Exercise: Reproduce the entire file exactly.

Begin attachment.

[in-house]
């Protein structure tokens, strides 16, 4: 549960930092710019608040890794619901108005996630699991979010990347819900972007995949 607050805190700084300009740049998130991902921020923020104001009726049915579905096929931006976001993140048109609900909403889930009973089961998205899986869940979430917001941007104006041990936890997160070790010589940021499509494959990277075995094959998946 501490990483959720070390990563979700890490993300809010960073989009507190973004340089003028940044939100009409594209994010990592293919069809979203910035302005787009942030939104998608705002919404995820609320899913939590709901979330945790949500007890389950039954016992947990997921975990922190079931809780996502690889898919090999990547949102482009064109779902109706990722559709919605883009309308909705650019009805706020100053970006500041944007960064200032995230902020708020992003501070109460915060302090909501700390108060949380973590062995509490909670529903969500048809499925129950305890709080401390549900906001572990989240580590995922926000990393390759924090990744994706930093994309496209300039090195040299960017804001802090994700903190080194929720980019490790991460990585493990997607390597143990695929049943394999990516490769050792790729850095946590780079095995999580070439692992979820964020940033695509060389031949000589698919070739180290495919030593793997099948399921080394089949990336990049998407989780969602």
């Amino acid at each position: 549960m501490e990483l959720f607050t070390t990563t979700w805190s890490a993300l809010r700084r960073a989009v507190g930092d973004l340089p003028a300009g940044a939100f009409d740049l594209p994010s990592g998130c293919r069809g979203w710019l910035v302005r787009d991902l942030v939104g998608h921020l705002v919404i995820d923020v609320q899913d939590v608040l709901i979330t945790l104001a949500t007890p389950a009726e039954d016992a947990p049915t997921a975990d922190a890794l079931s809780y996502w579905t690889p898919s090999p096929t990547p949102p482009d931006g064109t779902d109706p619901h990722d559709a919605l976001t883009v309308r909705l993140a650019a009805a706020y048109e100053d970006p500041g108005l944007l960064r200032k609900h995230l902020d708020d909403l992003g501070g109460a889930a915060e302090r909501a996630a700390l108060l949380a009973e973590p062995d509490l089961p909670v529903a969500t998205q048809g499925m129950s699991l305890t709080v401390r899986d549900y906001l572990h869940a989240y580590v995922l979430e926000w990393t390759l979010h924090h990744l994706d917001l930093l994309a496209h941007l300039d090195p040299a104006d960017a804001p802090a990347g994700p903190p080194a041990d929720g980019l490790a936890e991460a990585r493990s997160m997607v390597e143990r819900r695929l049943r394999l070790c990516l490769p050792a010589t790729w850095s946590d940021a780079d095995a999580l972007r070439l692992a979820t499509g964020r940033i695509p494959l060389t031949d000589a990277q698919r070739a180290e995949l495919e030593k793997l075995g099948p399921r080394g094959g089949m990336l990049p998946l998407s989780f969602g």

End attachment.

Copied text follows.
[in-house]
């Protein structure tokens, strides 16, 4: 549960930092710019608040890794619901108005996630699991979010990347819900972007995949 607050805190700084300009740049998130991902921020923020104001009726049915579905096929931006976001993140048109609900909403889930009973089961998205899986869940979430917001941007104006041990936890997160070790010589940021499509494959990277075995094959998946 501490990483959720070390990563979700890490993300809010960073989009507190973004340089003028940044939100009409594209994010990592293919069809979203910035302005787009942030939104998608705002919404995820609320899913939590709901979330945790949500007890389950039954016992947990997921975990922190079931809780996502690889898919090999990547949102482009064109779902109706990722559709919605883009309308909705650019009805706020100053970006500041944007960064200032995230902020708020992003501070109460915060302090909501700390108060949380973590062995509490909670529903969500048809499925129950305890709080401390549900906001572990989240580590995922926000990393390759924090990744994706930093994309496209300039090195040299960017804001802090994700903190080194929720980019490790991460990585493990997607390597143990695929049943394999990516490769050792790729850095946590780079095995999580070439692992979820964020940033695509060389031949000589698919070739180290495919030593793997099948399921080394089949990336990049998407989780969602």
């Amino acid at each position: 549960m501490e990483l959720f607050t070390t990563t979700w805190s890490a993300l809010r700084r960073a989009v507190g930092d973004l340089p003028a300009g940044a939100f009409d740049l594209p994010s990592g998130c293919r069809g979203w710019l910035v302005r787009d991902l942030v939104g998608h921020l705002v919404i995820d923020v609320q899913d939590v608040l709901i979330t945790l104001a949500t007890p389950a009726e039954d016992a947990p049915t997921a975990d922190a890794l079931s809780y996502w579905t690889p898919s090999p096929t990547p949102p482009d931006g064109t779902d109706p619901h990722d559709a919605l976001t883009v309308r909705l993140a650019a009805a706020y048109e100053d970006p500041g108005l944007l960064r200032k609900h995230l902020d708020d909403l992003g501070g109460a889930a915060e302090r909501a996630a700390l108060l949380a009973e973590p062995d509490l089961p909670v529903a969500t998205q048809g499925m129950s699991l305890t709080v401390r899986d549900y906001l572990h869940a989240y580590v995922l979430e926000w990393t390759l979010h924090h990744l994706d917001l930093l994309a496209h941007l300039d090195p040299a104006d960017a804001p802090a990347g994700p903190p080194a041990d929720g980019l490790a936890e991460a990585r493990s997160m997607v390597e143990r819900r695929l049943r394999l070790c990516l490769p050792a010589t790729w850095s946590d940021a780079d095995a999580l972007r070439l692992a979820t499509g964020r940033i695509p494959l060389t031949d000589a990277q698919r070739a180290e995949l495919e030593k793997l075995g099948p399921r080394g094959g089949m990336l990049p998946l998407s989780f969602g």